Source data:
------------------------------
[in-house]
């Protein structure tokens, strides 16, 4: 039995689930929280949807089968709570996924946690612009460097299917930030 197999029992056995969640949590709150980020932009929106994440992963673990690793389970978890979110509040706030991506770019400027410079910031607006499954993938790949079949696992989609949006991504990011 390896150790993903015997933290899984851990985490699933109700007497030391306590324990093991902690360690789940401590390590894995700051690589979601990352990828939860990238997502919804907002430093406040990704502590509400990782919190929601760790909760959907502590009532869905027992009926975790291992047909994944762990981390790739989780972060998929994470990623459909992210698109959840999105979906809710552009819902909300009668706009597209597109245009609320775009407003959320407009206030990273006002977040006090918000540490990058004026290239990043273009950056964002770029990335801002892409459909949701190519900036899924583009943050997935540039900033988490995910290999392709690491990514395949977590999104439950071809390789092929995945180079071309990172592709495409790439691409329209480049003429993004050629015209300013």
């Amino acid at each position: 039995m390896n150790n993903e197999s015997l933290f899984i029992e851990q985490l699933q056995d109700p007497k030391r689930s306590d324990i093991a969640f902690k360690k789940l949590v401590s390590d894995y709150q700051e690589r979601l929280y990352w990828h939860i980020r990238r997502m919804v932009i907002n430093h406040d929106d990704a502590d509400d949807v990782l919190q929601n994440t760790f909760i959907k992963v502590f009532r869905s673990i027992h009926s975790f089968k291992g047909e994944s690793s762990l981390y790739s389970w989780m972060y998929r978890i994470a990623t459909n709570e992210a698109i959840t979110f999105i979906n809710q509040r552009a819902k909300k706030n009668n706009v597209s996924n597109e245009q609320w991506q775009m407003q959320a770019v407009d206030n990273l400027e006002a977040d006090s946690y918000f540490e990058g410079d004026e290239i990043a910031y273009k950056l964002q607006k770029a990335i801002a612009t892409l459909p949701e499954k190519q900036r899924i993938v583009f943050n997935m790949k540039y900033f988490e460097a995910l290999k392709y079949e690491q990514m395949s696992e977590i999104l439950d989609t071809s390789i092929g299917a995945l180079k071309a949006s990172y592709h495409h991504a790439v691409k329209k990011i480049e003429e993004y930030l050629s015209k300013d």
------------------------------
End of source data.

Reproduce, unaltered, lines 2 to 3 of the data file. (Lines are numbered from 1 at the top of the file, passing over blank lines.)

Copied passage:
């Protein structure tokens, strides 16, 4: 039995689930929280949807089968709570996924946690612009460097299917930030 197999029992056995969640949590709150980020932009929106994440992963673990690793389970978890979110509040706030991506770019400027410079910031607006499954993938790949079949696992989609949006991504990011 390896150790993903015997933290899984851990985490699933109700007497030391306590324990093991902690360690789940401590390590894995700051690589979601990352990828939860990238997502919804907002430093406040990704502590509400990782919190929601760790909760959907502590009532869905027992009926975790291992047909994944762990981390790739989780972060998929994470990623459909992210698109959840999105979906809710552009819902909300009668706009597209597109245009609320775009407003959320407009206030990273006002977040006090918000540490990058004026290239990043273009950056964002770029990335801002892409459909949701190519900036899924583009943050997935540039900033988490995910290999392709690491990514395949977590999104439950071809390789092929995945180079071309990172592709495409790439691409329209480049003429993004050629015209300013």
């Amino acid at each position: 039995m390896n150790n993903e197999s015997l933290f899984i029992e851990q985490l699933q056995d109700p007497k030391r689930s306590d324990i093991a969640f902690k360690k789940l949590v401590s390590d894995y709150q700051e690589r979601l929280y990352w990828h939860i980020r990238r997502m919804v932009i907002n430093h406040d929106d990704a502590d509400d949807v990782l919190q929601n994440t760790f909760i959907k992963v502590f009532r869905s673990i027992h009926s975790f089968k291992g047909e994944s690793s762990l981390y790739s389970w989780m972060y998929r978890i994470a990623t459909n709570e992210a698109i959840t979110f999105i979906n809710q509040r552009a819902k909300k706030n009668n706009v597209s996924n597109e245009q609320w991506q775009m407003q959320a770019v407009d206030n990273l400027e006002a977040d006090s946690y918000f540490e990058g410079d004026e290239i990043a910031y273009k950056l964002q607006k770029a990335i801002a612009t892409l459909p949701e499954k190519q900036r899924i993938v583009f943050n997935m790949k540039y900033f988490e460097a995910l290999k392709y079949e690491q990514m395949s696992e977590i999104l439950d989609t071809s390789i092929g299917a995945l180079k071309a949006s990172y592709h495409h991504a790439v691409k329209k990011i480049e003429e993004y930030l050629s015209k300013d």